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The Art Of Realism (Part 1)

Posted by Matthew Bell on
The Art Of Realism (Part 1) - Matthew Bell Wildlife Art

One of the most recognizable characteristics of my art is that it is very realistic. I have always enjoyed the challenge of making a subject look as realistic as possible and this is also one of the aspects of my art that I most enjoy

The more realistic an artists style however, the longer it takes to complete the drawings, as every little detail becomes extremely important. Every strand of a Wild Dog's fur, every wrinkle of an elephants skin, the dot of light in a Lilac Breasted Roller's eye and the softness of the Acacia Pied Barbet's chest feathers must be drawn with great care and attention to detail

My original drawings are typically quite small - around A4 size, sometimes a bit larger, sometimes smaller and is therefor the type of art that draws the observer in close - as opposed to standing back and observing a large art piece up on the wall of an entrance hall for example. This is one of the reasons all the little details are so important in my drawings. Another reason is that I do not draw a background. The animal, bird or tree that I draw is the only focal point of the artwork with nothing else to distract the eye and therefor must be perfect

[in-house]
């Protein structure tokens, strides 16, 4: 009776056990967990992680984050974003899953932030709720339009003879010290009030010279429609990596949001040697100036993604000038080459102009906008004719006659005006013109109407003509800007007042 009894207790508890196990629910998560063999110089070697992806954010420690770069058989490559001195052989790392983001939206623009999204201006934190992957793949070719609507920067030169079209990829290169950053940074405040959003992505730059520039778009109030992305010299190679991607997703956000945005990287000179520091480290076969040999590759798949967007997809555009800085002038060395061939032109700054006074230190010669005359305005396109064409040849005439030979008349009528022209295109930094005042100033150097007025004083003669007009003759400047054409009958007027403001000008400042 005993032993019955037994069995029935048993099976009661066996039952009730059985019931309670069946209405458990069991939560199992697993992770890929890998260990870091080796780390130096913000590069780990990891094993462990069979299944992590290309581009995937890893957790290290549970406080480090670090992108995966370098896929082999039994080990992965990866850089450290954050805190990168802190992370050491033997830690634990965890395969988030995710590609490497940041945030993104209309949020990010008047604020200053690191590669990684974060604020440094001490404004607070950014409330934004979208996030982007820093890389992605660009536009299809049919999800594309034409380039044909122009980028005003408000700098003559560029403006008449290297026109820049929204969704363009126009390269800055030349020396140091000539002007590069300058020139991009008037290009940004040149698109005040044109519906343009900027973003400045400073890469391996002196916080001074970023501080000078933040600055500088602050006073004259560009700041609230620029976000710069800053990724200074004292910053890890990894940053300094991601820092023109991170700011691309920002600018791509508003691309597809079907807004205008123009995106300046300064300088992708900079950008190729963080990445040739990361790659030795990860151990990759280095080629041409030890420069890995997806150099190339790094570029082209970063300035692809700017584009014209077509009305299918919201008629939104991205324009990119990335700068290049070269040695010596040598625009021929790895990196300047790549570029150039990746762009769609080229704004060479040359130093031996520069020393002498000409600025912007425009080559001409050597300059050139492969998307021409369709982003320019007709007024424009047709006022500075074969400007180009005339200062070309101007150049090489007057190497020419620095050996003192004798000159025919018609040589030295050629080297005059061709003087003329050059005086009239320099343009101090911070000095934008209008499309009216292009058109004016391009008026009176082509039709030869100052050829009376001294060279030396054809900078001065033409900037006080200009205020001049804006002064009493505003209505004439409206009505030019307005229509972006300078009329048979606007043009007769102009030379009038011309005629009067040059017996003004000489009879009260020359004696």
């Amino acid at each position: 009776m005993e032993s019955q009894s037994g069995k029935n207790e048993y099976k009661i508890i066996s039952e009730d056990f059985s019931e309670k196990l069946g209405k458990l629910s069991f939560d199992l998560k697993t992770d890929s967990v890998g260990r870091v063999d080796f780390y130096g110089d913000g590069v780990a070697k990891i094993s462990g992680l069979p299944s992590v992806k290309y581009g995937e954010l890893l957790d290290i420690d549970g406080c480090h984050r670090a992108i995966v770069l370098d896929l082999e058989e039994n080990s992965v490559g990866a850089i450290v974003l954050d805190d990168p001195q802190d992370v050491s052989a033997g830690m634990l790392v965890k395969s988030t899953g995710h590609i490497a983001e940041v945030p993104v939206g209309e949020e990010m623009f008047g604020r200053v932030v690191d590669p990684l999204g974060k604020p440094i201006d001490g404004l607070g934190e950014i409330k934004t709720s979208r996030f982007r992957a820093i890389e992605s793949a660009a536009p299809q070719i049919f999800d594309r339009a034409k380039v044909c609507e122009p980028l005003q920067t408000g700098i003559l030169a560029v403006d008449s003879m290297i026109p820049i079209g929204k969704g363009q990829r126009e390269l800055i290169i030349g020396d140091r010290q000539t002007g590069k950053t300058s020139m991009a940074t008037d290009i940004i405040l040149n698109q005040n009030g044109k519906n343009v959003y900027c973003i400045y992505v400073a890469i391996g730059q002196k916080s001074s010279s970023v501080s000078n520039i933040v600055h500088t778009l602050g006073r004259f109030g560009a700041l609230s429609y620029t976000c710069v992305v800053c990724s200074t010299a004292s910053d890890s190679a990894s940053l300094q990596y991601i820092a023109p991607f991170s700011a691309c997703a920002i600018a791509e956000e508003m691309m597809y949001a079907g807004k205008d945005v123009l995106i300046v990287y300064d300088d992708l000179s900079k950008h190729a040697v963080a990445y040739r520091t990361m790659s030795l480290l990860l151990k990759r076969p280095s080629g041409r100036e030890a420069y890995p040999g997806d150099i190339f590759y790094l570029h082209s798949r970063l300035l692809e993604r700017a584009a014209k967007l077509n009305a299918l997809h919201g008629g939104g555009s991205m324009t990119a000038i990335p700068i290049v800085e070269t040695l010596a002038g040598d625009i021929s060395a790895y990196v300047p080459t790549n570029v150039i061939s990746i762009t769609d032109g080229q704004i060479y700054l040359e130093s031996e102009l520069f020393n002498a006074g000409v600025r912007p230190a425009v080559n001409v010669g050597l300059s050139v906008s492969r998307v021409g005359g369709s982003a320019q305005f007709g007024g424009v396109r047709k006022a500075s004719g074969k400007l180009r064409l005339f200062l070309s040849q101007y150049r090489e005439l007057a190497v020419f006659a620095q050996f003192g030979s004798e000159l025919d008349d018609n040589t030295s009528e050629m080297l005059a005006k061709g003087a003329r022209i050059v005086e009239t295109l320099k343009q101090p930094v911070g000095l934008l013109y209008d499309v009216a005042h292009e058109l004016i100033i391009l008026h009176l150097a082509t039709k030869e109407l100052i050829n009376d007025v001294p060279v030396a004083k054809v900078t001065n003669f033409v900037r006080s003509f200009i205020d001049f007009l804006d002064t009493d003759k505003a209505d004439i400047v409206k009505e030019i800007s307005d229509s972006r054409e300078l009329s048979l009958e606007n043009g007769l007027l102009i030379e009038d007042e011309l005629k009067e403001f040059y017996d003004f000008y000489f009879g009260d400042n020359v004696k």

Apart from the actual pencil work of my drawings, the other major aspect that I focus on extremely closely is getting the proportions of the subject just right. It is very common with wildlife art so see animals, birds etc. that are for the most part well drawn/painted, but one cant help feeling there is something that is just off about the artwork. The cause of this is most often dodgy proportion (a leopards head being oddly shaped, an elephants leg slightly too long compared to the others or a lions nose that looks flat. Therefore I am extra careful, even if it takes me a bit longer when starting a new drawing to get the initial proportions spot on. To start each new drawing off I use a normal HB pencil to draw the outline of the subject, along with all the main features (eyes, nose, ears, mouth etc) and only when I am one hundred percent happy with this and all proportions look on point do I start with the coloring/shading process

In my next 'short reads' article: The Art Of Realism (Part 2) I will discuss my process of drawing to achieve realism. For the aspiring realism artists out there, you can use some of these recommended techniques in your next drawing and see if they help you to get that little bit closer to that perfectly, realistic artwork


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